David's Maple (acer davidii)
1 gram (approx 32 seeds) £1.35
2 grams (approx 64 seeds) £1.95
5 grams (approx 160 seeds) £3.25
10 grams (approx 320 seeds) £5.00
Please note that these seeds require a minimum of 12 weeks stratification before they will germinate. For a March 1st sowing this should begin around December 7th -further information detailed below
Use the drop down button below to select the quantity
It is a small deciduous tree growing to 10–15m tall with a trunk up to 40 cm diameter, though usually smaller and often with multiple trunks, and a spreading crown of long, arching branches. Young branches begin purplish in colour, older bark remains smooth but becomes olive-green in colour with regular narrow vertical white striations on young trees.
This is not a difficult tree to grow and will perform well planted on almost any well drained but moist soil. Prefers part shade, particularly in hot summer climates.
These seeds are collected from a large group of this species growing in an arboretum. Under the parent trees is a profuse carpet of naturally regenerated snake bark maple seedlings.
Snake bark Maple seeds have a relatively short and uncomplicated dormancy that is easy to break down. Full information on how to do this is included with every order.
Germination, Sowing and After Care Information for
Father David's Maple (acer davidii)
First prepare a free draining substrate into which the seeds are to be mixed, this can be a 50/50 mixture of compost and sharp sand, or perlite, vermiculite. The chosen substrate needs to be moist (but not wet), if you can squeeze water out of it with your hand it is too wet and your seeds may drown and die.
Mix the seeds into the substrate, making sure that their is enough volume of material to keep the seeds separated. Place the seed mixture into a clear plastic bag (freezer bags, especially zip-lock bags are very useful for this -provided a little gap is left in the seal for air exchange) If it is not a zip-lock type bag it needs to be loosely tied.
Write the date on the bag so that you know when the pre-treatment was started.
Next the seeds are required to undergo a cold period to break the dormancy, this is easily achieved by placing the bag of seeds and compost in the fridge at (4 Celsius or 39F) for around 12 weeks. It is quite possible for the seeds to germinate in the bag at these temperatures when they are ready to do so, if they do, just remove them from the bag and carefully plant them up.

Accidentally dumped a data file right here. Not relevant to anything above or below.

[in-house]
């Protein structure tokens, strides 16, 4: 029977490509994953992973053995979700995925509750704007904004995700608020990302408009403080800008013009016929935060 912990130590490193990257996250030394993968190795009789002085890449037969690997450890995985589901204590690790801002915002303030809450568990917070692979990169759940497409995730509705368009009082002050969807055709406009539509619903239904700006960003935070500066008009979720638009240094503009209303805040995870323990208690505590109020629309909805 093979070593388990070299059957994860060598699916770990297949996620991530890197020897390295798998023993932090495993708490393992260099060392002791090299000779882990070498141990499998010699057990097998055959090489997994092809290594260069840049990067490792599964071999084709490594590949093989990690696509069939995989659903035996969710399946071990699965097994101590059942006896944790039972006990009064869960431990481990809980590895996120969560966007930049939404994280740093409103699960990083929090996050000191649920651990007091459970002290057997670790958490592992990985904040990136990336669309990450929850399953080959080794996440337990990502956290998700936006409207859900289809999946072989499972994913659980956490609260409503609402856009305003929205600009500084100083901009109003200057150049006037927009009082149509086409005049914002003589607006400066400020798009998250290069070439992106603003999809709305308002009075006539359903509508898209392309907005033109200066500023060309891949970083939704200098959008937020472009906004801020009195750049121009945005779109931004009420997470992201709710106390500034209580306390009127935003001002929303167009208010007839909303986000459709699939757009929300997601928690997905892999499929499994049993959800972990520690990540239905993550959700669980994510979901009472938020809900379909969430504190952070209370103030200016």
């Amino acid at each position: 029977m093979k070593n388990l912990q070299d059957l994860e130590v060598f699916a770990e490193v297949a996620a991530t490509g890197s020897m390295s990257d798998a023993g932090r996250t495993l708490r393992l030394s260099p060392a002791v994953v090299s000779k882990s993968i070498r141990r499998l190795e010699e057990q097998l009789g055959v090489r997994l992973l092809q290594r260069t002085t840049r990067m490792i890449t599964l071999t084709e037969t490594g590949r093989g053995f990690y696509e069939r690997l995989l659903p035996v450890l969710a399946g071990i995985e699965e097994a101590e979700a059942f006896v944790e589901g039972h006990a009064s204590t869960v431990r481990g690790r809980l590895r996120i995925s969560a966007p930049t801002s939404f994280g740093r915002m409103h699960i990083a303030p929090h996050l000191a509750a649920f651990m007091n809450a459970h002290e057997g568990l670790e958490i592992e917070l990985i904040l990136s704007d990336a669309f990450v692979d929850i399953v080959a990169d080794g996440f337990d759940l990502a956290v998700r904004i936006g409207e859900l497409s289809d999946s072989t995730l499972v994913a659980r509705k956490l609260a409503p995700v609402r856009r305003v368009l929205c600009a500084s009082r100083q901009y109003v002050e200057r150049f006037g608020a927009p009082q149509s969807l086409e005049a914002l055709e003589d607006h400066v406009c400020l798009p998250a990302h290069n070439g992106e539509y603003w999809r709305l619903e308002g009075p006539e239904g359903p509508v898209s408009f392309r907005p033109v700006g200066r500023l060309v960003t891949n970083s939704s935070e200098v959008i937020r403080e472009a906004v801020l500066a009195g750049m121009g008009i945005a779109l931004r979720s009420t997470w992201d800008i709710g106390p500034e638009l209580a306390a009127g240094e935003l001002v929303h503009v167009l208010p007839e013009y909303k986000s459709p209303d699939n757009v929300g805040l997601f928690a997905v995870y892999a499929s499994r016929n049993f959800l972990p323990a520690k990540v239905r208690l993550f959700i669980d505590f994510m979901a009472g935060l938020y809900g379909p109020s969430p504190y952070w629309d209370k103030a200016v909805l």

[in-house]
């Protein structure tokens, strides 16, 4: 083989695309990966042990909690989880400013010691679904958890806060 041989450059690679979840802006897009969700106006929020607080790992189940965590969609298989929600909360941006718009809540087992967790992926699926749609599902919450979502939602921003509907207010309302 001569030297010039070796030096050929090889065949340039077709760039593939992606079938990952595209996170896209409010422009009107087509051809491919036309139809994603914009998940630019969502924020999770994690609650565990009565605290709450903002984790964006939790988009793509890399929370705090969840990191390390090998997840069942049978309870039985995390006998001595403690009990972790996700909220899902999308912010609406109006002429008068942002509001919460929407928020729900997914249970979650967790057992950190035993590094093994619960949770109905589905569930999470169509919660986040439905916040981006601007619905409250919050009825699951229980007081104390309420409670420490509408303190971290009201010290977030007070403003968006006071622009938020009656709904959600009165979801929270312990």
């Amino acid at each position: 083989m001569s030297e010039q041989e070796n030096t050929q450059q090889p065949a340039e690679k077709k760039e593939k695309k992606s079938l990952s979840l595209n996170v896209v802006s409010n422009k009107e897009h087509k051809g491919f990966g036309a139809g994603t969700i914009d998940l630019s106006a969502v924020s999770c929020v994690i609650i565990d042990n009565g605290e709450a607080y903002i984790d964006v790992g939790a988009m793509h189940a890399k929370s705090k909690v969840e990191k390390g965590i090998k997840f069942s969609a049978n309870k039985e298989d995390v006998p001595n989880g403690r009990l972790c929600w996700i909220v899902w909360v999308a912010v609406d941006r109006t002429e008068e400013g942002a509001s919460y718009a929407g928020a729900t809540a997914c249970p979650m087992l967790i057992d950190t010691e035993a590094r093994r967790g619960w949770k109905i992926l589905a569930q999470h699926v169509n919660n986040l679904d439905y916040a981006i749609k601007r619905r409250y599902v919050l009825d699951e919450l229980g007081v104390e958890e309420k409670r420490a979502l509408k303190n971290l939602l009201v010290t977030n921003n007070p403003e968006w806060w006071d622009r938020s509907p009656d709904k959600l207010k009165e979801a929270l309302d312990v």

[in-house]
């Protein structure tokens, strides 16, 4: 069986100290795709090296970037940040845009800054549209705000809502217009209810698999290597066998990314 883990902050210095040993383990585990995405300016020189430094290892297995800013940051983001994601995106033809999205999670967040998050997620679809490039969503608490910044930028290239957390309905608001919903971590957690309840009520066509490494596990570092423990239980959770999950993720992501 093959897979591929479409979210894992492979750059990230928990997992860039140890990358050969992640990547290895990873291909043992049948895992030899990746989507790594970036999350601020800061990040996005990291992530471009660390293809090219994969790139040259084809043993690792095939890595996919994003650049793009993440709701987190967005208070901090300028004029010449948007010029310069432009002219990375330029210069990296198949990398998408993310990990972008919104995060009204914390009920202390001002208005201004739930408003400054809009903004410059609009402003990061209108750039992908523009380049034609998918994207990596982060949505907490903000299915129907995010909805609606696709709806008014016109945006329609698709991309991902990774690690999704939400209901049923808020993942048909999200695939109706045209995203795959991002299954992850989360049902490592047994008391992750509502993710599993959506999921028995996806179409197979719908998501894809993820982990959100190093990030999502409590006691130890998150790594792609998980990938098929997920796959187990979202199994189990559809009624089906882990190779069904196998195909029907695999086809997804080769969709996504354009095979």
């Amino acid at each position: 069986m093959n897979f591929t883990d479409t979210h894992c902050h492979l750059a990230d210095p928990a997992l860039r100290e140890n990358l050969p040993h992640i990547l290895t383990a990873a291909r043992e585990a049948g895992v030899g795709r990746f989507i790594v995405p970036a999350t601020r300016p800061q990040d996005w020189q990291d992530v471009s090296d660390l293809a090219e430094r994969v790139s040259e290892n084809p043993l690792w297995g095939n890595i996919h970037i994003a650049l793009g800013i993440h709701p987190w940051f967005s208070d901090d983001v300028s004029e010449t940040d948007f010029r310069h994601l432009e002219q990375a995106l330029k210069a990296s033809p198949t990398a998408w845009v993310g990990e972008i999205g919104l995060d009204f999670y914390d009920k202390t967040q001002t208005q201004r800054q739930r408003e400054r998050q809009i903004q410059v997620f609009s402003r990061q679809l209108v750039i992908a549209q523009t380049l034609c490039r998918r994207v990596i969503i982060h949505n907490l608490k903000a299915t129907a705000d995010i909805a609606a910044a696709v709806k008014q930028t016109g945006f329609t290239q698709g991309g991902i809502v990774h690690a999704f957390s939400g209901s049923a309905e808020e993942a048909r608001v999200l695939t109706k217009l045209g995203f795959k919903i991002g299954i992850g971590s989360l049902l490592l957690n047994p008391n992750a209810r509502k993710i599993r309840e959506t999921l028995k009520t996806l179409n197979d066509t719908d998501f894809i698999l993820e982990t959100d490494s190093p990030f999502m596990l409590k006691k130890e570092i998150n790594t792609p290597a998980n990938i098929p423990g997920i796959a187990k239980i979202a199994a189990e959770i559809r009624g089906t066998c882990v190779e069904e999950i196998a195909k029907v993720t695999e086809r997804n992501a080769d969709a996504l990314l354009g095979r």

When the period of pre-treatment has finished the seed should be ready to be planted. Small quantities can be sown in pots or seed trays filled with a good quality compost and cover them with a thin layer of compost no more than 1 cm deep. For larger quantities it is easiest to sow the seeds in a well prepared seedbed outdoors once the warm and cold pre-treatments have finished and wait for the seedlings to appear.
It has also been found that fluctuating pre-treatment temperatures can give the best germination results and I have myself had excellent results by keeping the mixed seeds in a cold shed through the winter for the cold stage of their pre-treatment and allowing the temperature to fluctuate naturally. Ungerminated seeds can have the whole warm and cold process repeated again to enable more seeds to germinate.
Do not expose newly sown seeds to high temperatures (above 25 Celsius). Keep the seedlings well watered and weed free.
Growth in the first year is usually between 10 and 40 cm depending on the time of germination and cultural techniques and developing seedlings are usually trouble free. Allow them to grow for 1 or 2 years before planting them in a permanent position.